Part of the reason for selecting the Chevy Avalanche for this cross-country run had to do with the truck's ability to carry gear in a truck bed while keeping it all locked and protected underneath a sturdy bed top.
We assumed this would be important, since it might not be the best idea to leave plastic bags of clothing, stuffed luggage, a refrigerator and what seemed like an endless number of toiletry bags exposed to the elements. Plus, we'd be stopping at a hotel each night, and we didn't want to unload or repack the entire vehicle each time.
Regardless, the Avalanche was a good choice, but packing a year's worth of "girl stuff" into an abbreviated bed (with two small side bins) required all of our condensing skills. In the end, with only our luggage and bedding (and computers and backpacks) in the backseat of the Chevy, we managed to squeeze an entire college student's life into one Avalanche bed — no small feat because the bed area is just 4 feet long, a little over 4 feet wide and 22 inches tall. But then again, with a $55,000 sticker price, this thing should be making us coffee each morning as well.
Our trip started by getting out of Washington, D.C., early in the morning. And if you've ever been to there, you know that getting in or out of that town is not easy. Thankfully, in less than an hour we were out of Maryland and on our way into the Allegheny Mountains, headed toward the famous Allegheny tunnel. This was my first time through these mountains, and it was impressive, with gorgeous rolling hills and all the trees getting deep into their spring leaves. I need to get back there to spend more time, or even stop and take a picture. But our first day's end zone was a possible dinner stop in downtown Chicago, so we needed to make good time.
The Avalanche is quite comfortable, and the constantly adjusting Autoride suspension knocks off any sharp edges from rough roads or expansion joints. The six-speed automatic transmission is a good pairing with the aluminum-block 5.3-liter V-8, but waiting for the transmission to kick down when getting into the throttle is beginning to bug me. Our test vehicle had over 4,000 miles on the odometer, and if it's been spending time on the East Coast, I'd assume it's done quite a bit of city duty, so the fact that the software seems slow to downshift is a bit puzzling. We did find that driving around empty in Tow/Haul mode helped a little.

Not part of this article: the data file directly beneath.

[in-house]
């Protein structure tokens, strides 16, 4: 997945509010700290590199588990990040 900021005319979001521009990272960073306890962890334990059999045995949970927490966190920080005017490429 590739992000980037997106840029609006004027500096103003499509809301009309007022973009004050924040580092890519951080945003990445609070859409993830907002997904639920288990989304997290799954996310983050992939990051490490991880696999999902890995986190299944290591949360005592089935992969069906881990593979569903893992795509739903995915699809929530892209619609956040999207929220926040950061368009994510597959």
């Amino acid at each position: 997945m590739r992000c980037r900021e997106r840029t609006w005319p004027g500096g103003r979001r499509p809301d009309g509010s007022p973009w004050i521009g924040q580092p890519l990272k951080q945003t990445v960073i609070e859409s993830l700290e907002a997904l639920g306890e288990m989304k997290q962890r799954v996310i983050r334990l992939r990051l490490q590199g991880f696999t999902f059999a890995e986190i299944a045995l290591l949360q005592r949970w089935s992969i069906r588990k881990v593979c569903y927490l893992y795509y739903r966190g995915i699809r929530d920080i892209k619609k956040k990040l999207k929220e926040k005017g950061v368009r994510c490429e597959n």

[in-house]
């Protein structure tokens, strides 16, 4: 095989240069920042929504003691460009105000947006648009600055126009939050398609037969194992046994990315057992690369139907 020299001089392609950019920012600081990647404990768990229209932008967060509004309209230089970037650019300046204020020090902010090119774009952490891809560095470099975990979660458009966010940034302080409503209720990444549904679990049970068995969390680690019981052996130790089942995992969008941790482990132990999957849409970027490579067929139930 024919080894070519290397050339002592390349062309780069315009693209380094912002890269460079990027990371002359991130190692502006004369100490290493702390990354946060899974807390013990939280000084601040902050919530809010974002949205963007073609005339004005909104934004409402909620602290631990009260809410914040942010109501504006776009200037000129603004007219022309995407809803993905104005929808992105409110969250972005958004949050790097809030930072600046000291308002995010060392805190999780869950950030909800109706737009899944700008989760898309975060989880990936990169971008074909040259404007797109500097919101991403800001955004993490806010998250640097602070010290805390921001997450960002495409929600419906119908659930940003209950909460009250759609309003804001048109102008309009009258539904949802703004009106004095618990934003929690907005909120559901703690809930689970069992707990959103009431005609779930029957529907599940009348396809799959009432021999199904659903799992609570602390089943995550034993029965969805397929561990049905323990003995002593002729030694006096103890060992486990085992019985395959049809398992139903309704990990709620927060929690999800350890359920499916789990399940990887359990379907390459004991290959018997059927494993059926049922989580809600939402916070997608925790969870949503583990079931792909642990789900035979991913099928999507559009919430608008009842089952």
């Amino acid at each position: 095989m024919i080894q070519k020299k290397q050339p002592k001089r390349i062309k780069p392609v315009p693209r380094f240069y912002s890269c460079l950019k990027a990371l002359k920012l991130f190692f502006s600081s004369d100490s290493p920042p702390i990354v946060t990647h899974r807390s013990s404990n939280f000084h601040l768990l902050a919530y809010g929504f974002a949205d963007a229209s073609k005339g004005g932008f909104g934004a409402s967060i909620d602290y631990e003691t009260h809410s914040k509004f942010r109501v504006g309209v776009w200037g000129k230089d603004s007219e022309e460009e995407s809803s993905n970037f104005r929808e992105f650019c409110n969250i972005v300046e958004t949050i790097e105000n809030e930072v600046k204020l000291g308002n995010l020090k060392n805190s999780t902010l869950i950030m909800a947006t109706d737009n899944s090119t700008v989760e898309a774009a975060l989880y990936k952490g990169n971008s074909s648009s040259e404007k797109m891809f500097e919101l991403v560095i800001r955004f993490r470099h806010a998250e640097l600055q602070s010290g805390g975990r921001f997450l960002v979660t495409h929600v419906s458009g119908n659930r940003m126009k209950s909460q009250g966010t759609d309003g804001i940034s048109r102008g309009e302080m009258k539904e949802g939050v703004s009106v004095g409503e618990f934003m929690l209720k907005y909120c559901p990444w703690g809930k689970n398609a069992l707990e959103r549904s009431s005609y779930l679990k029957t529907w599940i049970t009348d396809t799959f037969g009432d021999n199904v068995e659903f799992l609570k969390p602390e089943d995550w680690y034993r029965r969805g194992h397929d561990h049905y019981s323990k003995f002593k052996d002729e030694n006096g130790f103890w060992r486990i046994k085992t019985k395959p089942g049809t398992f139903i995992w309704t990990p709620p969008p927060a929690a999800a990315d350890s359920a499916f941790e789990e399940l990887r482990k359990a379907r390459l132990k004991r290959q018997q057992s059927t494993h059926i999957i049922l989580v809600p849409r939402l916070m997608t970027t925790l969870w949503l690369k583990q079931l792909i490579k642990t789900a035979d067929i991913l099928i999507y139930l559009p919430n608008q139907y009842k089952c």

During highway cruising, with total payload (cargo and passengers) weighing less than 1,000 pounds, it was easy to drive between 65 and 70 mph with the engine loafing along under 1,500 rpm. The trip computer told us we were getting about 18 mpg, but we really like that all Avalanches come with a 31.5-gallon fuel tank, and the computer told us we had almost 600 miles to go before needing to fill up. However, as is often the case, we found the computer's numbers to be fairly optimistic about calculations of mileage and fuel economy.
Our first fill-up was in Ohio, at one of the wonderful Travel Stations along Interstate 80. With the fuel gauge on empty and the dashboard warning light on for almost 20 miles, we put in a touch under 28 gallons of fuel into the tank. It's nice that this fuel tank still gives us a good reserve even after the range calculator says you have zero miles left.
Our computer told us we had used 27.5 gallons of fuel, and we averaged 18.2 mpg. The pump told us we had pumped 27.9 gallons of gas, and if you divide the number of miles driven by the gallons actually pumped, we averaged 17.9 mpg. We should note that about 30 of those initial miles were city driving in Washington.
We made good time getting to Chicago after the fill-up, gaining an extra hour of driving time moving from Ohio to Indiana and then Illinois. After a quick tour of downtown Chicago for the young one who had never been there, we headed to an inexpensive hotel outside the city.
With the first day complete, we made it through five states and two big cities. But there wasn't much to look at from the road. We did drive past the Chevy Cruze plant in Lordstown, Ohio, and made our way through the RV Industries production headquarters in Elkhart, Ind., and we even got to see Tirerack.com's world famous wheel and tire warehouse facility.
And after 12 hours of driving, my butt and back were sore, even with the liberal use of the seat heater. Day 2 means a lot of Wisconsin, Iowa and Nebraska.